Book Review: 'CLOTHES, CLOTHES, CLOTHES, MUSIC, MUSIC, MUSIC, BOYS, BOYS, BOYS', by Viv Albertine. 11/11/2014
This is perhaps the most apt title of a book released this year. It was what I expected. To quote the author's own words, people write autobiographies because "they are either a tw*t, or are broke". So the goal is to make money from it, right? And how best to do draw attention to your book out of a hundred others out there? Be controversial, be contentious, name-drop, elaborate, heck, exaggerate even!! Better that than boring monologues converted into text form. Right?
The author does just that, not afraid to hold back. The insistent refusal of a 'ghost writer' enables her story to be told completely in her own words. However, the writing is not fabricated with absolute precision, probably as a result. What we get instead is a sort of scrapbook of memories, the text structure jerking back and forth via snapshots of the author's life.
'Side One' (the first half of the book) chronicles her struggles to break into music, simultaneously providing a vivid portrayal of the British punk scene in the late seventies. Her abusive father, who eventually walks out on her family, states she's not "chic" enough to make it as a star. Her experiences reveal a distinct lack of females in bands - girls just do not play electrical guitar. However, she refuses to shed her dreams - she perseveres, gets knocked down, rises back up, forms "The Flowers Of Romance" with Sid Vicious, finally makes it in a band, gets dumped, rises back up again, forms the "The Slits", goes on tour, gets dumped again, finally puts out a record .... and on and on, her life following this pattern, her fortunes rising up only to soon find herself back down again.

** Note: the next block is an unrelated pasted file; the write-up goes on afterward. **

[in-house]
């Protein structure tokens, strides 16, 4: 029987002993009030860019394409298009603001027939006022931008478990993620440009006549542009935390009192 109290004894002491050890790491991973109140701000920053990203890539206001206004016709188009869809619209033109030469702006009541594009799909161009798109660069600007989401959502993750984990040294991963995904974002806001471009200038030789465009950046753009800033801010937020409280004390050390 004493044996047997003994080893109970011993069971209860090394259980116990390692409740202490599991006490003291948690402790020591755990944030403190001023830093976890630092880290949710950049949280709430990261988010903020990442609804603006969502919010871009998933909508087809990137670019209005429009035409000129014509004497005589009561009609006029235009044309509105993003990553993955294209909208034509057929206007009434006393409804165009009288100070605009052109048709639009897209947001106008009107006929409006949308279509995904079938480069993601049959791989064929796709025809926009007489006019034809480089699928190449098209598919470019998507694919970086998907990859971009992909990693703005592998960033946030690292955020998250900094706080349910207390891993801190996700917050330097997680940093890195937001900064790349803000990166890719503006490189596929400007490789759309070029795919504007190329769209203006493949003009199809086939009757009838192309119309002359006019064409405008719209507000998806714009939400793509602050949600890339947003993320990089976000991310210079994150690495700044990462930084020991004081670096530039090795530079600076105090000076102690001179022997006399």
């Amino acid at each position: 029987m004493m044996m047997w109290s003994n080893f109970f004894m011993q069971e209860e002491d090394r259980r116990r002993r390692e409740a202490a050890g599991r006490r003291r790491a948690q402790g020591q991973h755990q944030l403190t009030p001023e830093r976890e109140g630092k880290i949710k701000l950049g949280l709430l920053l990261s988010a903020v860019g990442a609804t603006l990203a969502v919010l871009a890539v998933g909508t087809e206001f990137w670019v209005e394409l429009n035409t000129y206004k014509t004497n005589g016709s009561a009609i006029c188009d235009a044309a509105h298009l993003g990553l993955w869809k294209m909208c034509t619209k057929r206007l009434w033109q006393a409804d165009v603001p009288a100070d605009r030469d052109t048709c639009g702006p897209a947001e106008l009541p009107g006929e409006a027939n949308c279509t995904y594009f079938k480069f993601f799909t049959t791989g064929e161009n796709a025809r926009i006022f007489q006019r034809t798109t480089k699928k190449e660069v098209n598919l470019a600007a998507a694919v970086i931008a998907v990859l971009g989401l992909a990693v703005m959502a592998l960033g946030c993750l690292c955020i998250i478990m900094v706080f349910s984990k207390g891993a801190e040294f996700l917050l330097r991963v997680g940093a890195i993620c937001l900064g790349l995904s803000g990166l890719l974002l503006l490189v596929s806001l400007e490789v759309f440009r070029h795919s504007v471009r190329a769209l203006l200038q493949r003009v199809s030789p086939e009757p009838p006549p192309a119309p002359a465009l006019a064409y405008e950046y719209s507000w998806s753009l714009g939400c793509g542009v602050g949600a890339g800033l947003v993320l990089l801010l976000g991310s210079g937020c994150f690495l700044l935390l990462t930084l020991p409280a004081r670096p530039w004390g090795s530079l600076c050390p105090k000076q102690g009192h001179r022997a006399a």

Despite the hurdles she has to overcome, it's difficult to be sympathetic with many of the author's life choices. Shooting up heroin, drinking urine, squatting in dank, infested abandoned flats. Sleeping with one boy after another, which lead to several bouts of venereal disease (how one could get live crabs hatching from their body and not change their ways, I don't know). Eventually unwanted pregnancy and abortion (the denial of a human life's chance in the world due to irresponsible adults who can't keep their pants on). Her promiscuity is also a possible factor behind the contracting of cervical cancer many years later (risk factors of cervical cancer include smoking, starting sex at a young age and having many sexual partners).
This latter occurrence is narrated in the second half of the book ('Side Two'). The author is now married, and longs for a child. After several miscarriages, IVF treatment pave the way for the birth of her daughter. But within months, complications lead to a return to hospital, where cancer is diagnosed.
It is the recount of this stage in the author's life that is the most engrossing, and near heart-breaking, section of the book. The chapters focusing around these events wholly encapsulate Albertine's refusal to give up in the face of her life struggles.
In conclusion, an insightful look into the life of a pioneer of punk. One who re-invents herself as she moves with the times. But who remains an artist throughout, true to her calling. Frank, self-effacing, no-holds-barred.